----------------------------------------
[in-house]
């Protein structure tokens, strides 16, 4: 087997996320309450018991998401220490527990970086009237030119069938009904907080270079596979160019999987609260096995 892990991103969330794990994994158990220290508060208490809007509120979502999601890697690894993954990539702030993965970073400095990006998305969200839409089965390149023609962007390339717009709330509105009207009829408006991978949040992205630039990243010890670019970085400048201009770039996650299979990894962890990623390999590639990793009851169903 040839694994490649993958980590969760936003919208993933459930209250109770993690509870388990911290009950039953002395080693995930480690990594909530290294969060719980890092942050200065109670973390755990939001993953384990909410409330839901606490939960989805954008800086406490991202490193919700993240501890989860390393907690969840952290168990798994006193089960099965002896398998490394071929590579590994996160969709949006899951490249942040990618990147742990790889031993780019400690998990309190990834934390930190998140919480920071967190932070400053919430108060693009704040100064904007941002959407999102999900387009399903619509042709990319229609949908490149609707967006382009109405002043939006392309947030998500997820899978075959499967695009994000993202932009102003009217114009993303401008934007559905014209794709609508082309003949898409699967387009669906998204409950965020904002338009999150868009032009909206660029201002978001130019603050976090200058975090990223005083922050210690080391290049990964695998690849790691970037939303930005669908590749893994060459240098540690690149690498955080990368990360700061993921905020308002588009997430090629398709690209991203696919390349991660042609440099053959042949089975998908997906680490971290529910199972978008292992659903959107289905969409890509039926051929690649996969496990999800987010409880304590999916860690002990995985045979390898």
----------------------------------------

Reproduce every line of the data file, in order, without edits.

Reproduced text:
[in-house]
């Protein structure tokens, strides 16, 4: 087997996320309450018991998401220490527990970086009237030119069938009904907080270079596979160019999987609260096995 892990991103969330794990994994158990220290508060208490809007509120979502999601890697690894993954990539702030993965970073400095990006998305969200839409089965390149023609962007390339717009709330509105009207009829408006991978949040992205630039990243010890670019970085400048201009770039996650299979990894962890990623390999590639990793009851169903 040839694994490649993958980590969760936003919208993933459930209250109770993690509870388990911290009950039953002395080693995930480690990594909530290294969060719980890092942050200065109670973390755990939001993953384990909410409330839901606490939960989805954008800086406490991202490193919700993240501890989860390393907690969840952290168990798994006193089960099965002896398998490394071929590579590994996160969709949006899951490249942040990618990147742990790889031993780019400690998990309190990834934390930190998140919480920071967190932070400053919430108060693009704040100064904007941002959407999102999900387009399903619509042709990319229609949908490149609707967006382009109405002043939006392309947030998500997820899978075959499967695009994000993202932009102003009217114009993303401008934007559905014209794709609508082309003949898409699967387009669906998204409950965020904002338009999150868009032009909206660029201002978001130019603050976090200058975090990223005083922050210690080391290049990964695998690849790691970037939303930005669908590749893994060459240098540690690149690498955080990368990360700061993921905020308002588009997430090629398709690209991203696919390349991660042609440099053959042949089975998908997906680490971290529910199972978008292992659903959107289905969409890509039926051929690649996969496990999800987010409880304590999916860690002990995985045979390898």